Set in 20th-century India, yet based on the historical narratives of 19th-century mystics, this intriguing bildungsroman is a free-floating excursion into the psychological paradoxes of the pursuit of nirvana. As Gopal, a young Brahmin and aspiring sadhu (monk), grows up in a 1930s village, his feminine appearance and strong attachment to his mother indicate his ambiguous sexuality. Signs of his saintliness are evident from the beginning as well, and his ascension to the position of Paramahamsa Ram Das Baba is heavily foreshadowed. Jumping ahead several decades, we meet Vivek, a worldly, well-educated student wrestler who visits Ram Das Baba on a whim and is shocked by the warmth and intensity of his welcome. After making it clear that Vivek, too, shows signs of a spiritual calling—including a keen disinterest in women—the narrative returns to Gopal's youth and recalls his captivating ascent to sainthood. Central to this transformation are talking bronze idols, tantalizing visions of the sex act, possession by female goddesses and six-week meditation fasts. As in The Ascetic of Desire, Kakar's fascinating novel that doubled as an essay on sex, the author's greatest strengths lie in his ability to portray the emotional conflicts resulting from physical experiences. Simple daily events and godly revelations are narrated in the same gentle, vivid prose. Although Kakar's sympathies and well-honed talent are generously devoted to the exploration of his characters' mystic experiences, his clear awareness of their interpretation in Western culture can border on irony. At times, his half-grounded, half-fantastic narration causes his characters to seem naïve and misguided. Whether this is part of the tangled web Kakar weaves or simply an unfortunate consequence of his attempt to combine story and philosophy remains open to interpretation, like much of this lusciously imagined novel. Agent, Borchardt & Borchardt.(June)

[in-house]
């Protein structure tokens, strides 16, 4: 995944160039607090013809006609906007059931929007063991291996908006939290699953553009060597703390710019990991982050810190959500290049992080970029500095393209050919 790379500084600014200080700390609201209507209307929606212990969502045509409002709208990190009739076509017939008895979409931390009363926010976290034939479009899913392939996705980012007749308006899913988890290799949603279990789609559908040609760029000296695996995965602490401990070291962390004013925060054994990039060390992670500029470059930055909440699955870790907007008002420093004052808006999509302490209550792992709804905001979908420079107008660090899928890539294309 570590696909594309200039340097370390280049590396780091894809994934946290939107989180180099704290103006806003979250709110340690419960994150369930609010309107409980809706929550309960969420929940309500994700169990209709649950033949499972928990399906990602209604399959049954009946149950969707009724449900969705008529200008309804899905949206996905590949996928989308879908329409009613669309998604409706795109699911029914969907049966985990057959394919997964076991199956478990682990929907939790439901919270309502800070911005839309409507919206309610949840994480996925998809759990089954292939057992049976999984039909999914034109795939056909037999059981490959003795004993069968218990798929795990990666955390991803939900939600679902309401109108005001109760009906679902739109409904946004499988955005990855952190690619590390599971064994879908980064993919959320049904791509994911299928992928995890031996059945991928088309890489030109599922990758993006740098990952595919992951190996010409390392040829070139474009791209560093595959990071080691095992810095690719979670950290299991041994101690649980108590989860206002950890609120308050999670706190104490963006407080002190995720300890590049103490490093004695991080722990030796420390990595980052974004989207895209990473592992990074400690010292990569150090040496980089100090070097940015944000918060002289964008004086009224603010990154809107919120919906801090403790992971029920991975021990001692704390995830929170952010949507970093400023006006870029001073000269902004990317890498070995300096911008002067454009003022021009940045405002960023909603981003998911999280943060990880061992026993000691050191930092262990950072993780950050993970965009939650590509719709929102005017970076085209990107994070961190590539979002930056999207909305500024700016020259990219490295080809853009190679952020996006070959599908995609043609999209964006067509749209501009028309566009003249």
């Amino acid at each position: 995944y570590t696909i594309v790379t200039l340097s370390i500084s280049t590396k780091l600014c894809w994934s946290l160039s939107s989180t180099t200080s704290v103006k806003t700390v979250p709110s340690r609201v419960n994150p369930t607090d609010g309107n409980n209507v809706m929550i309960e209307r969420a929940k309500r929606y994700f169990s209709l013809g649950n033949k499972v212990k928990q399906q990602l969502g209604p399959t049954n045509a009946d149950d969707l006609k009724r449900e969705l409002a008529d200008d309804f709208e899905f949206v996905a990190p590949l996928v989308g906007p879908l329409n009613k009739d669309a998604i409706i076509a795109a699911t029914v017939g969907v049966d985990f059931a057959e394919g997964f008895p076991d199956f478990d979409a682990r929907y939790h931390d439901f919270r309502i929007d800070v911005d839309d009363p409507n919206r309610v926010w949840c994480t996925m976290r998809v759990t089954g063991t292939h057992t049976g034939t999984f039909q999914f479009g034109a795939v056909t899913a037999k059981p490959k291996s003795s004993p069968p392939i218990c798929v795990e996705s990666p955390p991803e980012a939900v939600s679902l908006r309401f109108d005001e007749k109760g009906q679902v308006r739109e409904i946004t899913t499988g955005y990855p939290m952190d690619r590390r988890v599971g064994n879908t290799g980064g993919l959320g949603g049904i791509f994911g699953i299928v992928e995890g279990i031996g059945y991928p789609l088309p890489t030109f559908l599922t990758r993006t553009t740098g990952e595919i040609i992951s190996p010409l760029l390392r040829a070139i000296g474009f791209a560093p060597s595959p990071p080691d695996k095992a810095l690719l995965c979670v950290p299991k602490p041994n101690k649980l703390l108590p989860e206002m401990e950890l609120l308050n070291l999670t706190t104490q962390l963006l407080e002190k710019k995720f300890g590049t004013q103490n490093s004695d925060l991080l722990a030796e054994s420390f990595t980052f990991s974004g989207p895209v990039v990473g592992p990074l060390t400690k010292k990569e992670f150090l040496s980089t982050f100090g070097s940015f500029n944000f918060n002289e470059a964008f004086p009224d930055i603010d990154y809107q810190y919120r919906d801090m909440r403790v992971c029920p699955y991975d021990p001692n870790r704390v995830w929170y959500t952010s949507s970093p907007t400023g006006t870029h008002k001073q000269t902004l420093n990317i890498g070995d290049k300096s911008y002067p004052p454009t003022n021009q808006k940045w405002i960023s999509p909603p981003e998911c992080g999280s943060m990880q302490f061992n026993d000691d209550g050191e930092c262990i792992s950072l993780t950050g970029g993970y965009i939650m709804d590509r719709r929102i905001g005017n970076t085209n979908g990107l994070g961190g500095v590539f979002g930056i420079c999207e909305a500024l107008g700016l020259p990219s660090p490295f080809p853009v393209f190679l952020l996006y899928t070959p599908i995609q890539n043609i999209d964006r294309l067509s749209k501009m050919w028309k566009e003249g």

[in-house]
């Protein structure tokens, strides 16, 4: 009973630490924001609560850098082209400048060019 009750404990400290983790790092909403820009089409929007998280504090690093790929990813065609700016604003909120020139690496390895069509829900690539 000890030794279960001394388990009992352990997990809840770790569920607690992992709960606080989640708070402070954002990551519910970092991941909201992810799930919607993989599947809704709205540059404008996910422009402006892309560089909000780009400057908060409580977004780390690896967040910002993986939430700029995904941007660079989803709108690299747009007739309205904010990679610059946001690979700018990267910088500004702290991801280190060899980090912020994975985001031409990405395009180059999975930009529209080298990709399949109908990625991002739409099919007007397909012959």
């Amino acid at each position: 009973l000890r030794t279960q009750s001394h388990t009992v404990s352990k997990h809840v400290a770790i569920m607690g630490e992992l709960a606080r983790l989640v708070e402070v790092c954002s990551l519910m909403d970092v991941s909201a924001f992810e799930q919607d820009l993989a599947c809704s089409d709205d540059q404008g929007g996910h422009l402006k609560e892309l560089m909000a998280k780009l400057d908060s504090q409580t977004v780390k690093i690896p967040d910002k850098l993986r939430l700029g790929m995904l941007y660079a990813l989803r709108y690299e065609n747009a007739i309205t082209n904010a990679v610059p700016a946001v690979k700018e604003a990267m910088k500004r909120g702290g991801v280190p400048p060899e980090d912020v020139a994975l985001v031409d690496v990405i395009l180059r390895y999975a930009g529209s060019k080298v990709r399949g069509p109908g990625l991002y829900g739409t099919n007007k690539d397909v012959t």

Forecast:Kakar, a celebrated Indian psychoanalyst, is a bestselling writer in India. His audience will undoubtedly be narrower here, but this is top-of-the-line fiction for those interested in Eastern religions.